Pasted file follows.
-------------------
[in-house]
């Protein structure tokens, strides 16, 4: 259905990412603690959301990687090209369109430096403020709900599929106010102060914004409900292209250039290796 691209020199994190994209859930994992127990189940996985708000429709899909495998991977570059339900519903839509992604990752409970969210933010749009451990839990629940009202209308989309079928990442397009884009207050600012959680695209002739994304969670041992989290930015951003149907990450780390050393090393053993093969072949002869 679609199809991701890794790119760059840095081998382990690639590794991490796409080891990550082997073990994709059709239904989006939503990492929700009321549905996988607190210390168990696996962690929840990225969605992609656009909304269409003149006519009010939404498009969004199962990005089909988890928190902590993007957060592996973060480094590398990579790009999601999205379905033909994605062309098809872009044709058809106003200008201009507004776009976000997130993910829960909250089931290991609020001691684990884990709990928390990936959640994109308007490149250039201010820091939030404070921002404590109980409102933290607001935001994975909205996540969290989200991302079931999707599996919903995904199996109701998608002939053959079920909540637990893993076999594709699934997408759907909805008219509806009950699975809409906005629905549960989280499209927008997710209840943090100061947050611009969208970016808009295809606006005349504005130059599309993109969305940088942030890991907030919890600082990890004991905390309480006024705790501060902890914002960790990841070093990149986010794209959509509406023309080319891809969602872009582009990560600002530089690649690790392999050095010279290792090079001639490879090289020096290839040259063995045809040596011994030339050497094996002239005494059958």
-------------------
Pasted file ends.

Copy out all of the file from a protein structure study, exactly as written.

[in-house]
């Protein structure tokens, strides 16, 4: 259905990412603690959301990687090209369109430096403020709900599929106010102060914004409900292209250039290796 691209020199994190994209859930994992127990189940996985708000429709899909495998991977570059339900519903839509992604990752409970969210933010749009451990839990629940009202209308989309079928990442397009884009207050600012959680695209002739994304969670041992989290930015951003149907990450780390050393090393053993093969072949002869 679609199809991701890794790119760059840095081998382990690639590794991490796409080891990550082997073990994709059709239904989006939503990492929700009321549905996988607190210390168990696996962690929840990225969605992609656009909304269409003149006519009010939404498009969004199962990005089909988890928190902590993007957060592996973060480094590398990579790009999601999205379905033909994605062309098809872009044709058809106003200008201009507004776009976000997130993910829960909250089931290991609020001691684990884990709990928390990936959640994109308007490149250039201010820091939030404070921002404590109980409102933290607001935001994975909205996540969290989200991302079931999707599996919903995904199996109701998608002939053959079920909540637990893993076999594709699934997408759907909805008219509806009950699975809409906005629905549960989280499209927008997710209840943090100061947050611009969208970016808009295809606006005349504005130059599309993109969305940088942030890991907030919890600082990890004991905390309480006024705790501060902890914002960790990841070093990149986010794209959509509406023309080319891809969602872009582009990560600002530089690649690790392999050095010279290792090079001639490879090289020096290839040259063995045809040596011994030339050497094996002239005494059958």